Iodine is a trace mineral most of which is converted into iodide in the body. Iodine aids in the development and functioning of the thyroid gland and is an integral part of thyroxine, a principal hormone produced by the thyroid gland. It is estimated that the body contains 25 milligrams of iodine, about 0.0004 percent of the total weight.
Iodine plays an important role in regulating the body's production of energy, promotes growth and development, and stimulates the rate of metabolism, helping the body burn excess fat. Mentality; speech; and the condition of hair, nails, skin, and teeth are dependent upon a well-functioning thyroid gland. The conversion of carotene to vitamin A, the synthesis of protein by ribosomes, the absorption of carbohydrates from the intestine all work more efficiently when thyroxine production is normal. The synthesis of cholesterol is stimulated by thyroxine levels.
Both types of sea life, plant and animal, absorb iodine from seawater and are excellent sources of this mineral. Mushrooms and Irish moss are good sources, too, but only if they are grown in soil rich in iodine.
Iodine is readily absorbed from the gastrointestinal tract and is transported via the bloodstream to the thyroid gland, where it is oxidized and converted to thyroxine. About 30 percent of the iodide in the blood is absorbed by the thyroid gland; the rest is absorbed by the kidneys and excreted in the urine.
The National Research Council has suggested that an intake of 1 microgram of iodine per kilogram of body weight is adequate for most adults. They recommend a daily intake of 150 micrograms for men and 150 micrograms for women, 175 micrograms during pregnancy, and 200 micrograms during lactation.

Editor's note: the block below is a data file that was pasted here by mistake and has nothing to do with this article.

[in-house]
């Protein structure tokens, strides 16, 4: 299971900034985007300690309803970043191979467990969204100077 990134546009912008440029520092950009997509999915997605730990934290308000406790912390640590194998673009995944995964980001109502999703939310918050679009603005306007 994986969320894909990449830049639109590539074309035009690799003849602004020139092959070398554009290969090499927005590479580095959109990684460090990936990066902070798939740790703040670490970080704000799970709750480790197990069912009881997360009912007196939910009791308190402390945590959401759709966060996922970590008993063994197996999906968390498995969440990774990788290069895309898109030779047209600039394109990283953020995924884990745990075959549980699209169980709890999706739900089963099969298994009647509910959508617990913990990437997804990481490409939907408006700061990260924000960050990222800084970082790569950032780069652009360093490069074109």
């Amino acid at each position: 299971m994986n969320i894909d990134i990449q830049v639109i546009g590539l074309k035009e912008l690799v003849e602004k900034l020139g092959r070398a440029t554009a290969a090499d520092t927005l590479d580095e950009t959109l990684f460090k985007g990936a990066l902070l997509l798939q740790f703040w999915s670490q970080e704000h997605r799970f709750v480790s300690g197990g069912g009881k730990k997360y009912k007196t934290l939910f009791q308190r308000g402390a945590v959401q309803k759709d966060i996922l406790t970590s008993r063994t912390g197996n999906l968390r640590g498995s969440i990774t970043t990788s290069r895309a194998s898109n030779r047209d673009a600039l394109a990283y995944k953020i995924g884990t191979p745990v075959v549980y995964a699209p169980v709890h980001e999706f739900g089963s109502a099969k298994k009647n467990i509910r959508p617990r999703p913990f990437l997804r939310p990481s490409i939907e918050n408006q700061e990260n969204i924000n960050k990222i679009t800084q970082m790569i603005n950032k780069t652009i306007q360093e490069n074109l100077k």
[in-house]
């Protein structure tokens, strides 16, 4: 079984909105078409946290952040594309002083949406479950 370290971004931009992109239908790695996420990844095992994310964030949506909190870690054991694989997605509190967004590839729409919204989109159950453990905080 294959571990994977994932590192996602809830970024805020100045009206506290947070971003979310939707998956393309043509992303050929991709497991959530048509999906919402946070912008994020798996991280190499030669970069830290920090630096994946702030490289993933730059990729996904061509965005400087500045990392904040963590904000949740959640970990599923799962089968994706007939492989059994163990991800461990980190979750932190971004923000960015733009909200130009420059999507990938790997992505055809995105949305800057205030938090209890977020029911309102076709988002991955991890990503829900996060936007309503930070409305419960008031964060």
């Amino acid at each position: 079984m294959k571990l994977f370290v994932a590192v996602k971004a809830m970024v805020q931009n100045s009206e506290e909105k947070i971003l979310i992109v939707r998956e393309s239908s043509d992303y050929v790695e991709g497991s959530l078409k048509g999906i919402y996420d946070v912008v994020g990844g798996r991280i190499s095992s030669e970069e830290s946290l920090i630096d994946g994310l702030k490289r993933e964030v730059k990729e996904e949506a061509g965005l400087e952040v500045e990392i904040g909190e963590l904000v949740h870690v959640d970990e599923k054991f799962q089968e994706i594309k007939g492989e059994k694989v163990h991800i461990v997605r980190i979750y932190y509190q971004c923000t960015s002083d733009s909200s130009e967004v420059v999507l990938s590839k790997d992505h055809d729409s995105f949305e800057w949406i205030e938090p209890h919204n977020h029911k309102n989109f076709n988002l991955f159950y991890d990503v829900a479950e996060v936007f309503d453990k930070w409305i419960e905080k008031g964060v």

There have been no reported cases of toxicity resulting from too much iodine as it naturally occurs in food or water. However, iodine prepared as a drug or medicine must be carefully prescribed, because an overdose can be serious.75 Sudden large doses of iodine administered to humans with a normal thyroid may impair the synthesis of thyroid homones. For individuals on low-salt therapeutic diets, iodine supplements may be desirable.
Deficiency Effects and Symptoms
An iodine deficiency results in simple goiter, characterized by thyroid enlargement and hypothyroidism (an
abnormally low rate of secretion of thyroid hormones, including thyroxine).
Iodine deficiency may lead to hardening of the arteries, obesity, sluggish metabolism, slowed mental reactions, dry hair, rapid pulse, heart palpitation, tremor, nervousness, restlessness, and irritability. An iodine deficiency may also result in cretinism, which is a congenital disease characterized by physical and mental retardation in children born to mothers who have had a limited iodine intake during adolescence and pregnancy. Polio has also been associated with iodine deficiency. The higher rate of occurrence of polio cases in the summer may be caused in part by higher losses of iodine through perspiration.
An iodine deficiency may be caused by certain compounds present in some raw foods, such as cabbage and nuts, which may interfere with the utilization of iodine in thyroid-hormone production. This will not occur unless excessive amounts of these raw foods are eaten and the intake of iodine is low to begin with.
Beneficial Effect on Ailments
Iodine therapy has been used successfully in the treatment and prevention of simple goiter.
Hardening of the arteries occurs when a disturbance in normal fat metabolism allows cholesterol to collect in the arteries instead of being used or expelled. Iodine is needed to prevent this metabolic malfunction. Sufficient dietary iodine will also reduce the danger of radioactive iodine collecting in the thyroid gland.
Iodine is beneficial to children suffering from cretinism, if treatment is started soon after birth. Many of the symptoms are reversible, but if conditions persist beyond childbirth or possibly early infancy, the mental and physical retardation will be permanent.